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Clean Interface can Double Capacity of Solid-State Li Batteries

The design depends upon a clean interface between the electrolyte and the electrode, researchers in Japan have found.

Elizabeth Montalbano

April 27, 2021

4 Min Read
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Solid-state lithium batteries (SSLBs) are one of the devices scientists are eyeing to overcome some of the issues with current commercial lithium batteries, which use liquid electrolytes. However, to date, there have been limitations with solid-state designs that so far preclude their widespread use.

A team of scientists in Japan has come up with a new solid-state design that potentially can solve one of the device’s key issues—capacity. A collaborative effort from Tokyo Institute of Technology (Tokyo Tech), Tohoku University, National Institute of Advanced Industrial Science and Technology, and Nippon Institute of Technology demonstrated how the capacity of current solid-state lithium devices can be doubled, as well as be tuned to provide other benefits over lithium-ion batteries.

Researchers found that what’s essential to developing a high-capacity solid-state lithium battery is the interface between the electrolyte and the electrode, they said. Specifically, a clean interface facilitates the charge-and-discharge process in a way that creates a potential for capacity on par with commercial devices, researchers said.

"Our findings indicate that the formation of a contamination-free, clean [electrode/electrolyte] interface is key to increasing the capacity of SSLBs while ensuring low interface resistance for fast charging,” noted Assistant Professor Hideyuki Kawasoko of Tohoku University, in a press statement.

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Current Challenges

Lithium-ion batteries are used to power everything from iPhones to electric cars but come with highly publicized dangers—such as catching fire or exploding—due to the formation of dendrites inside the electrolyte that can cause fluid to leak.

This type of battery also has issues in terms of sourcing some of the materials used—which is expensive and ethically questionable—as well as limits to storage capacity and durability that make them less suited to emerging applications such as electric vehicles.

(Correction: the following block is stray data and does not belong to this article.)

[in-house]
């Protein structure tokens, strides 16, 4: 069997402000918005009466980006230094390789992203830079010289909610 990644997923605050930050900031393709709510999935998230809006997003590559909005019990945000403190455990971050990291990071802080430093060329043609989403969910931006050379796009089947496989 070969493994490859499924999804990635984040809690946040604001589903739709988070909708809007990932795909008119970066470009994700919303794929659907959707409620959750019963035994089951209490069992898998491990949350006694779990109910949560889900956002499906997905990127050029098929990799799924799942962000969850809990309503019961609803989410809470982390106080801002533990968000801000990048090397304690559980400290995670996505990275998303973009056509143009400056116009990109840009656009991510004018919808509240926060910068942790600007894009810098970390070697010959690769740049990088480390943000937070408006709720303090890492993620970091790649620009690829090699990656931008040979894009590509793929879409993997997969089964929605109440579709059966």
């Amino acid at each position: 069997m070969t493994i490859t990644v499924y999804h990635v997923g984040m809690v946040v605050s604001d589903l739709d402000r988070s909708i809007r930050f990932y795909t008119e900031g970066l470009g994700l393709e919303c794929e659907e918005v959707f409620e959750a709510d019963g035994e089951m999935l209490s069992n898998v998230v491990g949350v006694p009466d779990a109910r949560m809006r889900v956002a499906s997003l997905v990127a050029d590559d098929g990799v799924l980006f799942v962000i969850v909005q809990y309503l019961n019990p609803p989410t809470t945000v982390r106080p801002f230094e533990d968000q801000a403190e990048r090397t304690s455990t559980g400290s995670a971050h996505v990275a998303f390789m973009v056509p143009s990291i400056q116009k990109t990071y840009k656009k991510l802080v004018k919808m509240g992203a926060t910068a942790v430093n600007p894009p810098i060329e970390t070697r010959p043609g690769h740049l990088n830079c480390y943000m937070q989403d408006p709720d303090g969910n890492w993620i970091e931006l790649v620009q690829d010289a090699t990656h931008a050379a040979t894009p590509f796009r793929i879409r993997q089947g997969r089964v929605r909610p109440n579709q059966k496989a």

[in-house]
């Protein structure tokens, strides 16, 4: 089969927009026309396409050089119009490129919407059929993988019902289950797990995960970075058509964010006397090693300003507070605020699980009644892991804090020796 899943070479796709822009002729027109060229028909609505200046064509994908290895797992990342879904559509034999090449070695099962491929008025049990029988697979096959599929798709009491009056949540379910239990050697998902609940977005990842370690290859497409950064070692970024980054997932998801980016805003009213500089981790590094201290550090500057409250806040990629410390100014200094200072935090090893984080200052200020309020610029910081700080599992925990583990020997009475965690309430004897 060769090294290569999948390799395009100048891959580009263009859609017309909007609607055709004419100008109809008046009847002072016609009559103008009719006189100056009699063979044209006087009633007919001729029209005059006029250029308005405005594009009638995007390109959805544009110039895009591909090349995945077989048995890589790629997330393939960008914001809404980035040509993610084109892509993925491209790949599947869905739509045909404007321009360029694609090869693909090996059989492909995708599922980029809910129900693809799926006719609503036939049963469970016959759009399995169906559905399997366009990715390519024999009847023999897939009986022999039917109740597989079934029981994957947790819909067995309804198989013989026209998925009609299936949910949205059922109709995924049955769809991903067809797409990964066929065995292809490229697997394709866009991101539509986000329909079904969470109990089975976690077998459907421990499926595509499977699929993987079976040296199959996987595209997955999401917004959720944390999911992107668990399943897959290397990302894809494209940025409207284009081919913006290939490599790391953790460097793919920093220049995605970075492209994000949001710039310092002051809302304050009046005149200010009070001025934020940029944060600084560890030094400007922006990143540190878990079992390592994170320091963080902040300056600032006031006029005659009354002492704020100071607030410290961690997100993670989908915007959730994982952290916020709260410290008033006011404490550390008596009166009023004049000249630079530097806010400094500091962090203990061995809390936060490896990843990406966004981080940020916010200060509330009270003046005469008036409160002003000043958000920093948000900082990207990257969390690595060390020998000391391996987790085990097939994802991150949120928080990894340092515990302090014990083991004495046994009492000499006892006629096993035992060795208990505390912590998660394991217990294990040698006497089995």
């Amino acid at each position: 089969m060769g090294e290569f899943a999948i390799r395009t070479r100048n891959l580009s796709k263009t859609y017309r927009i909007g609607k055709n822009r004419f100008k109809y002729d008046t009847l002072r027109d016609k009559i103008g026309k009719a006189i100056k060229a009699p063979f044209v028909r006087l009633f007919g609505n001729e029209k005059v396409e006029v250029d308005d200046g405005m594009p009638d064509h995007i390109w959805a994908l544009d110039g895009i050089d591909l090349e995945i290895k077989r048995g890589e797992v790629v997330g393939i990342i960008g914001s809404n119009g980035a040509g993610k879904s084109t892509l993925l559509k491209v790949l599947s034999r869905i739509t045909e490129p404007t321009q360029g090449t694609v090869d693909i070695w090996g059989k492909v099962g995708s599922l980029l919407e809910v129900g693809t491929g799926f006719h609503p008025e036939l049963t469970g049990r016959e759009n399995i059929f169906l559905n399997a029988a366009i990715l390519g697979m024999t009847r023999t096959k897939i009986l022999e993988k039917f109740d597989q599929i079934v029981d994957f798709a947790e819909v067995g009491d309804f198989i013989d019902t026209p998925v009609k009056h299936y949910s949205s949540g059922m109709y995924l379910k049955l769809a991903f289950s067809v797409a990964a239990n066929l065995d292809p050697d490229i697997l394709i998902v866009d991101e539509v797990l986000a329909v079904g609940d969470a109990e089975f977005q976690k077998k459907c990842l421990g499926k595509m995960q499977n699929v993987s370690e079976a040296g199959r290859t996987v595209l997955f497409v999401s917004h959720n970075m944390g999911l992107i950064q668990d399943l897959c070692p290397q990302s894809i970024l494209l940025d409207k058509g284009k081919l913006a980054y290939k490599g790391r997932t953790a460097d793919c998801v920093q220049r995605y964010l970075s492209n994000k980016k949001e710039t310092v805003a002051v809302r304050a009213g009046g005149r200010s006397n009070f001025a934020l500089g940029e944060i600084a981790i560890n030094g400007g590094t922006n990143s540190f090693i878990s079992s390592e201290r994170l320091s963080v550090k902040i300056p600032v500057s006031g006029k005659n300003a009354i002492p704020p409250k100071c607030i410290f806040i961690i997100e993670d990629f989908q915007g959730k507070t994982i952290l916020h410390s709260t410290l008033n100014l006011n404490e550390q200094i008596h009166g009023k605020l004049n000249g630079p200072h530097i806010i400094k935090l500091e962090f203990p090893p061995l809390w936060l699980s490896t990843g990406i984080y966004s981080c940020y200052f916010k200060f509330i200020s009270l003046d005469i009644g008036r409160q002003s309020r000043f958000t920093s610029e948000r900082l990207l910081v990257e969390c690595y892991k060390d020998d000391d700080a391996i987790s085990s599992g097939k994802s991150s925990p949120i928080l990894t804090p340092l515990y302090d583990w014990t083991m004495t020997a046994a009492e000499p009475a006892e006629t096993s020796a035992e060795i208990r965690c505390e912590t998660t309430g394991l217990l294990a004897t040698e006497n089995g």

SSLBs—which comprise solid electrodes and a solid electrolyte that exchanges lithium (Li) ions during charging and discharging—solve the danger issue and have a high energy density, but so far have had issues with energy capacity in particular that have limited their use.

To solve these, the team in Japan focused on using spinel-oxide electrode materials comprised of lithium, nickel, and manganese, particularly one called LiNi0.5Mn1.5O4 (LNMO) that already has shown potential for generating higher voltages in devices, said Professor Taro Hitosugi from Tokyo Tech.

Related:Investigating the Nature of the Solid Electrolyte Interphase

Previous research had hinted that simply by producing a clean interface between the electrolyte/electrode interface in a solid-state device could achieve low interface resistance and fast charging in devices using LNMO, he said.

Scientists also noted that lithium ions in solid-state devices made using LNMO would spontaneously migrate from electrolytes comprised of Li3PO4 (LPO) to the LNMO layer upon fabrication. This would form a phase of a new material, Li2Ni0.5Mn1.5O4 (L2NMO), in the batteries, the distribution and impact on battery performance of which was not known.

Digging Deeper

The team set out to investigate this phase, observing the changes in crystalline structure between the Li0Ni0.5Mn1.5O4 (L0NMO) and L2NMO phases during charging and discharging. They also studied how L2NMO was distributed at clean interfaces between electrode and electrolyte as well as what the effect of electrode thickness had on performance.

In the end, researchers determined that the clean interface facilitated the intercalation and deintercalation of lithium during charging and discharging of the solid-state device they developed. As a result, the capacity of solid-state lithium batteries with a clean interface was twice that of conventional batteries using LNMO as their electrode, researchers said.

“In this study, we showed battery operations at 2.9 and 4.7 V, and simultaneously achieved large capacity, stable cycling, and low resistance at the electrolyte/electrode interface,” Hitosugi said in a press statement.

Researchers published a paper on their findings in the journal ACS Applied Materials and Interfaces.

The team said their work paves the way for solid-state battery designs for various applications where lithium-ion batteries are used, from mobile devices to electric vehicles (EVs), providing a stable and safe option to commercial batteries.

Elizabeth Montalbano is a freelance writer who has written about technology and culture for more than 20 years. She has lived and worked as a professional journalist in Phoenix, San Francisco, and New York City. In her free time, she enjoys surfing, traveling, music, yoga, and cooking. She currently resides in a village on the southwest coast of Portugal.

About the Author(s)

Elizabeth Montalbano

Elizabeth Montalbano has been a professional journalist covering the telecommunications, technology and business sectors since 1998. Prior to her work at Design News, she has previously written news, features and opinion articles for Phone+, CRN (now ChannelWeb), the IDG News Service, Informationweek and CNNMoney, among other publications. Born and raised in Philadelphia, she also has lived and worked in Phoenix, Arizona; San Francisco and New York City. She currently resides in Lagos, Portugal. Montalbano has a bachelor's degree in English/Communications from De Sales University and a master's degree from Arizona State University in creative writing.

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